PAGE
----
November | December 2018

November: Native American Heritage Month

Native American Heritage Month thumbnailOn October 31, 2018, President Donald Trump proclaimed November as National Native American Heritage Month. During November, communities and organizations across the nation honor the culture and contributions of American Indian and Alaska Native (AI/AN) people, and the Department of Justice renews its commitment to ensuring public safety in Indian country.

The Office of Justice Programs (OJP) observed Native American Heritage Month with a November 20 program titled “Violent Crime in Indian Country: Bureau of Indian Affairs (BIA) Law Enforcement and Victim Services.” In her keynote speech, Savannah Joe, a victim specialist for BIA’s Office of Justice Services and an enrolled member of the Diné Nation, described how law enforcement, prosecutorial offices, and crime victim specialists collectively work together to promote safety. OJJDP Administrator Caren Harp joined the directors of the Office for Victims of Crime and the Bureau of Justice Assistance in providing an overview of their offices’ work in tribal communities, including open solicitations, grants awarded, and how those grants will benefit Indian country.


For decades, OJJDP has honored its commitment through programs and training and technical assistance that prevent crime and promote positive life outcomes among tribal youth. Following are highlights of OJJDP’s current work:

  • The Tribal Youth Program supports tribal governments in preventing juvenile delinquency and responding effectively to youth in the juvenile justice system. The program includes prevention services (e.g., youth gun violence reduction programs, school dropout prevention programs, afterschool programs); interventions for court-involved tribal youth (e.g., graduated sanctions, restitution, diversion); improvements to the tribal juvenile justice system (e.g., indigenous justice strategies, tribal youth courts, advocacy programs); and substance abuse prevention and mental health services.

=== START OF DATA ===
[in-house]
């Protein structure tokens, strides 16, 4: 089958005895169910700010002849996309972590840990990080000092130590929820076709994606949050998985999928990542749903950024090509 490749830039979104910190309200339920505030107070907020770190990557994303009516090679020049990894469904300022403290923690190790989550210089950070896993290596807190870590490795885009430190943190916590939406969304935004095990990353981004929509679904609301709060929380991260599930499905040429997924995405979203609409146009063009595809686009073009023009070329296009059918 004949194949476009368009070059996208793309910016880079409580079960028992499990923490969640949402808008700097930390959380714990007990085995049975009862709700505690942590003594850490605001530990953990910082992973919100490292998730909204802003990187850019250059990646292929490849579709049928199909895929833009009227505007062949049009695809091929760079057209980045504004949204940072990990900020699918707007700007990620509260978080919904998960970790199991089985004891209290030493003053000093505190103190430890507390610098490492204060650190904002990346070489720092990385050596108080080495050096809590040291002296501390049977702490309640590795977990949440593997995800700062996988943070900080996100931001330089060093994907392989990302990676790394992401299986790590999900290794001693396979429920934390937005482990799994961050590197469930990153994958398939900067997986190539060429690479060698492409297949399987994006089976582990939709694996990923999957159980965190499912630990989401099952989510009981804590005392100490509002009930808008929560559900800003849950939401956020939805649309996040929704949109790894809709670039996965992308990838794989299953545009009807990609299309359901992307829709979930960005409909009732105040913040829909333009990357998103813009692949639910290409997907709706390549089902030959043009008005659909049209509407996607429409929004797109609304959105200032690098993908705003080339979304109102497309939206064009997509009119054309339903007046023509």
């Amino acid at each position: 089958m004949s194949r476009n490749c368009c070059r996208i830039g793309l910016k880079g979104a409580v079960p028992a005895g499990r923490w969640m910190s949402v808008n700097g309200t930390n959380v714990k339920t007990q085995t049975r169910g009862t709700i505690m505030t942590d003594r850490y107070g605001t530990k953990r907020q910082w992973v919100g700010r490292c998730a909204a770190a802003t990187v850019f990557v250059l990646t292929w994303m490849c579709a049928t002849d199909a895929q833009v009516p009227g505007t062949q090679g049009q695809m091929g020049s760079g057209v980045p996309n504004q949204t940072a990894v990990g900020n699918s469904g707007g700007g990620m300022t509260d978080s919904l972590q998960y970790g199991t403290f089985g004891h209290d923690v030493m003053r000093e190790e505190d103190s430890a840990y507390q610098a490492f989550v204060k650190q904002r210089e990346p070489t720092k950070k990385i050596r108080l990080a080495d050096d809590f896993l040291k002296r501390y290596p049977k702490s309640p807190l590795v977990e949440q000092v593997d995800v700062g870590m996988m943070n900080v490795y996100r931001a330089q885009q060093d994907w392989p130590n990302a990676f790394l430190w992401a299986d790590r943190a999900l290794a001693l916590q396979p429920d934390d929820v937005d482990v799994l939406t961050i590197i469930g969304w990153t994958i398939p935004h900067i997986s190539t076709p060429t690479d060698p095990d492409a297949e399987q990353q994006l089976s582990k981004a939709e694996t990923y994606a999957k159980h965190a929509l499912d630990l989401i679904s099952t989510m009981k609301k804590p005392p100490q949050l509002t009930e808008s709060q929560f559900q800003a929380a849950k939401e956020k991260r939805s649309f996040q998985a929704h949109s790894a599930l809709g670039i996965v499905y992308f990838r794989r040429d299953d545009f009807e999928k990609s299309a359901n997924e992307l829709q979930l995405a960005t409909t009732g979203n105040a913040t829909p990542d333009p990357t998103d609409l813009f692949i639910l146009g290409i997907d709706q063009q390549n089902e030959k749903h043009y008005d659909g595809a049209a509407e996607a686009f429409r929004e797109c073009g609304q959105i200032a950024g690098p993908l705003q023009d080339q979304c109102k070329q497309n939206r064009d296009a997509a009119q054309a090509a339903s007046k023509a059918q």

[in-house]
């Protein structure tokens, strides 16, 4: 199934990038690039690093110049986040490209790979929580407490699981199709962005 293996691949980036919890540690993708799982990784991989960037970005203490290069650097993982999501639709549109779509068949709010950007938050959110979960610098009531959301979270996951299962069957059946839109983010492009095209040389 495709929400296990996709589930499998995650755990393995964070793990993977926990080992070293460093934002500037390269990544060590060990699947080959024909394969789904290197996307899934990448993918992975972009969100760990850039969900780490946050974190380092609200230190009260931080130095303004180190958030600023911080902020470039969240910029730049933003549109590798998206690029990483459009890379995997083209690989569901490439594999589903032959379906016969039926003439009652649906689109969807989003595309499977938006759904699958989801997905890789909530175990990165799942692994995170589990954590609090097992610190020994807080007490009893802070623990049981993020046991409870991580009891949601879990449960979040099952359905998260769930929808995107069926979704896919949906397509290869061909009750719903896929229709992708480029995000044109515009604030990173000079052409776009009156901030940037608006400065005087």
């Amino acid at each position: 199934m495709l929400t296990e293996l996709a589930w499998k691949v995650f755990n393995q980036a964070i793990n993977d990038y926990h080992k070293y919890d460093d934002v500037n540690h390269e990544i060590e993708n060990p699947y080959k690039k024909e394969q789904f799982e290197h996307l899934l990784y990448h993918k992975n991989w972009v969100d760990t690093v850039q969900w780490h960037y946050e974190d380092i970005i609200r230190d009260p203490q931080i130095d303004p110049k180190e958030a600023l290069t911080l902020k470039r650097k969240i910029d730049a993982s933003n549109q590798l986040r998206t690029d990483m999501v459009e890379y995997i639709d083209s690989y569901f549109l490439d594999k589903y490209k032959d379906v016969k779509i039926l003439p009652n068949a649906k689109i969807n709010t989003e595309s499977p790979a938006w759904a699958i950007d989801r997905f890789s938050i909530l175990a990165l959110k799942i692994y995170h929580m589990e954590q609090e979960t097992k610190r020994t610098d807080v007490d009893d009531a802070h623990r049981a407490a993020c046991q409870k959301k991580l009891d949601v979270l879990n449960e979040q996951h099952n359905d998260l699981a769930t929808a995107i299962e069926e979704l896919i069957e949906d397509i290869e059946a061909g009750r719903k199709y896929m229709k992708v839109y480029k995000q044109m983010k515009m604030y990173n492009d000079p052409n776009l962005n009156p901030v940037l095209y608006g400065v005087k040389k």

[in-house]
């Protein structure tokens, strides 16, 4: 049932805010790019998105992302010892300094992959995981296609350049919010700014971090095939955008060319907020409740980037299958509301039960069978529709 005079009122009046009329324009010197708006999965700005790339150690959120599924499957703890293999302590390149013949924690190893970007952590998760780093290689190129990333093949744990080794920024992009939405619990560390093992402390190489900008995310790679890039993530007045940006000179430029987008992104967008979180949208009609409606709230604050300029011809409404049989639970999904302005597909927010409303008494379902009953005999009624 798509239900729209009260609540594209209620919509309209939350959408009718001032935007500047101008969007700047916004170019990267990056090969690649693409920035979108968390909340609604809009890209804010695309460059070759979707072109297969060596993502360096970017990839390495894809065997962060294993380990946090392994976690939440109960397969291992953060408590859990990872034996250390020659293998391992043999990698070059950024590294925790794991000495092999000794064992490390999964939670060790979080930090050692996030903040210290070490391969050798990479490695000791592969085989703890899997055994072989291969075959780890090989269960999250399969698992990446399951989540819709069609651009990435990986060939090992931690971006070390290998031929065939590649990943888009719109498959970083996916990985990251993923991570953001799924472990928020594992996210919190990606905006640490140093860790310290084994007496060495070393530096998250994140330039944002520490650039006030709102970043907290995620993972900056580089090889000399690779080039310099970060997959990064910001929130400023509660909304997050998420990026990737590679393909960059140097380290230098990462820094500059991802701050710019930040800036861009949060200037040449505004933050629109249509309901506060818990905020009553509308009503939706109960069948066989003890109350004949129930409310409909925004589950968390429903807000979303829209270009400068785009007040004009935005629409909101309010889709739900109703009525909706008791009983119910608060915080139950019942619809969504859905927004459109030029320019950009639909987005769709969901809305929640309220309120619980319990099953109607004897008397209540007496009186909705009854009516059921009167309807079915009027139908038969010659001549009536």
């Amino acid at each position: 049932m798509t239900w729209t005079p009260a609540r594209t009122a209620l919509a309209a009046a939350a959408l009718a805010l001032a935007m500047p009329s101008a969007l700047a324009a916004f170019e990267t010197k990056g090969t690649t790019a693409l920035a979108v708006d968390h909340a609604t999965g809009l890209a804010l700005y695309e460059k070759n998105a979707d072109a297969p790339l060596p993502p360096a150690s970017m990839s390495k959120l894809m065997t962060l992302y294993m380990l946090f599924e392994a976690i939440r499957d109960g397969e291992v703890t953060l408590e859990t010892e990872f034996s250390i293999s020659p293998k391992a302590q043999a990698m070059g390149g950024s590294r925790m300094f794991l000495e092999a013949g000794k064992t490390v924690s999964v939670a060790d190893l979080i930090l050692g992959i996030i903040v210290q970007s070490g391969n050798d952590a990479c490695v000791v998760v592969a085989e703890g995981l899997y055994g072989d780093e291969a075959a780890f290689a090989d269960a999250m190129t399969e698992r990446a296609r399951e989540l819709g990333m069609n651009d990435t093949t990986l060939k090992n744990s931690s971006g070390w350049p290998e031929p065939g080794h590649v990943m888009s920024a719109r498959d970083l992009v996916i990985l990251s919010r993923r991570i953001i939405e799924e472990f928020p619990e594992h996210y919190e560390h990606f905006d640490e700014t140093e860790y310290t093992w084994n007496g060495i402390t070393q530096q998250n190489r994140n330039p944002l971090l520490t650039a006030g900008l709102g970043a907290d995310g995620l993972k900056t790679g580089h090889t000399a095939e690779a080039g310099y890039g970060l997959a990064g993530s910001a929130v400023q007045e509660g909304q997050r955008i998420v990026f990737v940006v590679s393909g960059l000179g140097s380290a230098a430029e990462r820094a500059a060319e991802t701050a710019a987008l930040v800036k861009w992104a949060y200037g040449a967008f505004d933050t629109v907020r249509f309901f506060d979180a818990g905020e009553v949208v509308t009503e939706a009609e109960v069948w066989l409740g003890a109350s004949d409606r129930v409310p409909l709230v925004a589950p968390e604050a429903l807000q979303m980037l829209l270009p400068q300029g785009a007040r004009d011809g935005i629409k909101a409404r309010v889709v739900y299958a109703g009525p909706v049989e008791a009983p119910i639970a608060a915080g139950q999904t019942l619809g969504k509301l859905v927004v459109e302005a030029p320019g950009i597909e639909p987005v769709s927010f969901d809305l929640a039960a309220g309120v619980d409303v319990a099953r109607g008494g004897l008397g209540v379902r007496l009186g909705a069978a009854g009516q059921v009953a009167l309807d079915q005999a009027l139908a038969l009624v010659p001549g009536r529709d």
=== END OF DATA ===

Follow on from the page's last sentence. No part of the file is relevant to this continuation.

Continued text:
• Tribal Juvenile Healing to Wellness Courts enhance the capacity of tribal courts to respond to substance abuse-related issues of youth younger than 21. The courts bring together community healing resources with the tribal justice process, using a team approach to achieve the physical and spiritual healing of the participant and the well-being of the community.
  • The OJJDP Tribal Youth Training and Technical Assistance Center provides comprehensive training and technical assistance for OJJDP tribal grantees. The center works with grantees through a strategic planning process and offers ongoing support throughout the course of their grant program. All tribes, regardless of whether they are funded by OJJDP, are eligible to participate in an array of trainings, webinars, and online virtual simulation trainings.
  • The National Intertribal Youth Leadership Development Initiative aims to enhance tribal efforts to increase youth engagement, coordination, and action related to juvenile justice, delinquency prevention, and public safety in Indian country. The initiative supports regional learning events for tribal youth focused on developing leadership skills.
  • Mentoring programs through the Mentoring Opportunities for Youth Initiative promote positive behaviors
    and reduce risk factors associated with delinquency and juvenile justice system involvement, such as poor school attendance, school failure, and alcohol and drug abuse. OJJDP created a category in the fiscal year 2018 Mentoring Opportunities for Youth solicitation specifically identifying tribes as eligible for $1.25 million each to support mentoring services for youth impacted by opioids.


On September 26, 2018, Administrator Caren Harp participated in a hearing of the Senate Indian Affairs Committee on the Government Accountability Office report Native American Youth: Involvement in Justice Systems and Information on Grants to Help Address Juvenile Delinquency. Read Administrator Harp’s testimony.

To learn more about OJJDP’s tribal initiatives, visit the Office’s website.